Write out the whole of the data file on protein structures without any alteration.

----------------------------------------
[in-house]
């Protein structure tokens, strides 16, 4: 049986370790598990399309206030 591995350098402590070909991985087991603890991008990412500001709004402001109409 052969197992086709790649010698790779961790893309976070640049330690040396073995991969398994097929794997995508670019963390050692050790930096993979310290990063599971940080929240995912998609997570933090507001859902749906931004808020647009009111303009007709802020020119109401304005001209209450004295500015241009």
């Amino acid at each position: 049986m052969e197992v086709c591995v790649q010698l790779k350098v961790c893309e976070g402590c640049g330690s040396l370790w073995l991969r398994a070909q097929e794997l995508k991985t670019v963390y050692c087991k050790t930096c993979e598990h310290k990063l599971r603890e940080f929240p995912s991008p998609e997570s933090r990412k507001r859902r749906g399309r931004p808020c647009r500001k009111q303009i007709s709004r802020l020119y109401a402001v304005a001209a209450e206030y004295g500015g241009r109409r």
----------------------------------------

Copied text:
[in-house]
């Protein structure tokens, strides 16, 4: 049986370790598990399309206030 591995350098402590070909991985087991603890991008990412500001709004402001109409 052969197992086709790649010698790779961790893309976070640049330690040396073995991969398994097929794997995508670019963390050692050790930096993979310290990063599971940080929240995912998609997570933090507001859902749906931004808020647009009111303009007709802020020119109401304005001209209450004295500015241009």
């Amino acid at each position: 049986m052969e197992v086709c591995v790649q010698l790779k350098v961790c893309e976070g402590c640049g330690s040396l370790w073995l991969r398994a070909q097929e794997l995508k991985t670019v963390y050692c087991k050790t930096c993979e598990h310290k990063l599971r603890e940080f929240p995912s991008p998609e997570s933090r990412k507001r859902r749906g399309r931004p808020c647009r500001k009111q303009i007709s709004r802020l020119y109401a402001v304005a001209a209450e206030y004295g500015g241009r109409r």